"A noble sales purpose is the difference between a merely effective sales force and one that’s truly outstanding."
No one expected the study to reveal what it did. It was intended to identify what separated top salespeople from the average ones. The outcome? Bigger bonus? Greater product knowledge?
The top performers had one very distinguishing feature. They all had a far more pronounced sense of purpose than their average counterparts.
“The salespeople who sold with noble purpose – who truly wanted to make a difference to customers – consistently outsold the salespeople who were focused on sales goals and money.”
After six years of research and 10,000 hours of studying salespeople, sales leadership consultant, popular speaker and author Lisa Earle McLeod has no doubt about it. A noble sales purpose is the difference between a merely effective sales force and one that’s truly outstanding.
In Selling with Noble Purpose she shares the evidence behind her conviction and strategies to ignite your people (and your profits!) with their noble purpose.
There is no substitute for purpose
"As much as salespeople want to make money, they also want to make a difference."
Would you agree that most people believe that money is the primary motivator for top salespeople? Lisa Earle McLeod shows us that they are wrong. While money is a baseline, purpose is the key.
She had her first ah-ha around the importance of the sense of purpose after a sales call with a top-producing pharma rep. She asked her:
“What’s going on in your head when you go on a sales call?”
While looking around, then lowering her voice, the rep confessed what she hadn’t told anyone before.
“When I go on sales calls, I always think about this particular patient who came up to me one day during a call on a doctor’s office.” That patient had thanked her for the drug her company made and told her how it had impacted her life. For example, she now had enough energy to get out of her house and get down on the floor and play with her grandkids.
The rep knew that the work she did was important. She was improving lives, not just pitching a product – like her counterparts were. And that’s what inspired her to make just one more sales call on a Friday afternoon.
That conversation was the spark that led to Lisa’s six year quest to uncover what goes on inside the minds of top-performing salespeople and how leaders can inspire that mindset in others.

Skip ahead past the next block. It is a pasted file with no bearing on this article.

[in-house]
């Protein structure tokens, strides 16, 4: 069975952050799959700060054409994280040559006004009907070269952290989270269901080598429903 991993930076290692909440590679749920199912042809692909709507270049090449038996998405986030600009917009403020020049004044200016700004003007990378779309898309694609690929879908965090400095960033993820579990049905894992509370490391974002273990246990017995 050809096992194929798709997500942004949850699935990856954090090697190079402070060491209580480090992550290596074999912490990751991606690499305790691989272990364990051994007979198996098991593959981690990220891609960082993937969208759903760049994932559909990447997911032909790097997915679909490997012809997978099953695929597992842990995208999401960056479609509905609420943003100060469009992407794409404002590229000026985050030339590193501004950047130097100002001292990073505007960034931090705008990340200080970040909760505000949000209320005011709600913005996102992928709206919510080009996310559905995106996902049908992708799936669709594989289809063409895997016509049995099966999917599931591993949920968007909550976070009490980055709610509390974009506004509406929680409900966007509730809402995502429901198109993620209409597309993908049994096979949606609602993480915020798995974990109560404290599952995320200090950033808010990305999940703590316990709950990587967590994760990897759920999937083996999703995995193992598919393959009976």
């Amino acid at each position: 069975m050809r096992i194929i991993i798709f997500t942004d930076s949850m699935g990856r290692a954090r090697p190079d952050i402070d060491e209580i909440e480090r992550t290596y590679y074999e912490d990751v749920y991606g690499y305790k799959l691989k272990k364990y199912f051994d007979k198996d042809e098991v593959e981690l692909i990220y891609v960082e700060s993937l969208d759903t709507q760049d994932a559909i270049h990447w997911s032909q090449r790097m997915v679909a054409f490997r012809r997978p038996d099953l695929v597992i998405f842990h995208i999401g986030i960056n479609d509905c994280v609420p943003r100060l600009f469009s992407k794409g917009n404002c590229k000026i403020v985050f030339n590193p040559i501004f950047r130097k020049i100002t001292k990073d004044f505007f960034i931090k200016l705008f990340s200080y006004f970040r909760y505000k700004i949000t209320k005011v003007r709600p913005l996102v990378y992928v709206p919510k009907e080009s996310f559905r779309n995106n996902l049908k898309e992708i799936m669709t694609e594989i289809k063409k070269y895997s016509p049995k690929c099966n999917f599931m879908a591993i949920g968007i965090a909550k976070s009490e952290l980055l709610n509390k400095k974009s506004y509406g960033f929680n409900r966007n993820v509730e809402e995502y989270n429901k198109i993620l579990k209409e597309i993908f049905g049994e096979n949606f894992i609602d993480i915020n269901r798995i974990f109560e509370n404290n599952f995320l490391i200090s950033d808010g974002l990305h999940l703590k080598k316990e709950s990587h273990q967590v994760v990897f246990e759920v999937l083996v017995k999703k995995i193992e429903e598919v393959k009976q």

Low and behold the research shows that the driver of serving is far greater than the driver of profit. This is repeated in the literature over and over again. For example:
- Jim Collins and Jerry Porras of Built to Last fame documented that organizations driven by purpose and values outperformed the market by 15:1 and outperformed comparison companies by 6:1.
- Jim Stengel revealed in Growthat businesses “who centre their business on improving people’s lives have a growth rate triple that of their competitors, and they outperform the market by a huge margin.”
- Simon Sinek simplified the message of ‘purpose first’ for the world with his famed Start With Why book and TED talk.
A or B?
"The difference between average and exceptional isn’t just skillset it’s mindset."
Think about two different pharma companies:
Company A thinks: If we make a profit, then we can fulfill our purpose.
Company B thinks: If we fulfill our purpose, then we can make a profit.
The pharma rep from the previous example was shy to share her mindset. She obviously worked for company A. Imagine how the company would have prospered if they inspired all their people with the thinking of company B.
Here are some additional examples of the subtle differences in mindsets of average versus exceptional reps.
Bring purpose to the people
"The internal conversation will always become the external conversation."
If all you talk about with your people is closing the deal or getting the script, then guess what they will focus on?
I was hopeful while sitting in a pharma meeting in which the senior leadership talked about the importance of being patient centric. They even brought a patient to the stage to share how the company’s medicine made the world of difference to her. I was feeling lifted. Then, smash, it all came crashing down. Immediately following these inspiring talks, every presenter talked about targets, numbers and market share.
It would have been so simple to talk about increasing the number of people we could help, instead of the percentage sales growth. Remember, what is talked about internally will be reflected externally.
Who you serve needs to be at the centre of every conversation. When you focus on serving your customer instead of the shareholder, you will see dramatically different results.
Lisa suggests you try adding this one question to your sales call review:
“How will this customer be different as a result of doing business with us?”
In the pharma example it might sound like this:
“How will this doctor and her patients be different as a result of this product?”
To answer that question, the rep must think about whom they are serving and what their goals and challenges are.
What is your focus? Is it to make a profit or to fulfill your purpose? Have you identified your purpose?
Lisa tells a story from a friend who says every office has a TB. “What’s a TB?” Lisa asked her.
“A true believer,” she said. “That starry-eyed optimist who still believes they can make a difference. But here’s the thing the jaded staffers don’t tell you – everyone else in the office is secretly jealous of the TB.”
You see, everyone has a secret true believer inside them, just waiting to come out. Lisa helps us ignite that true believer that lurks inside us. We all want to make a difference. Period.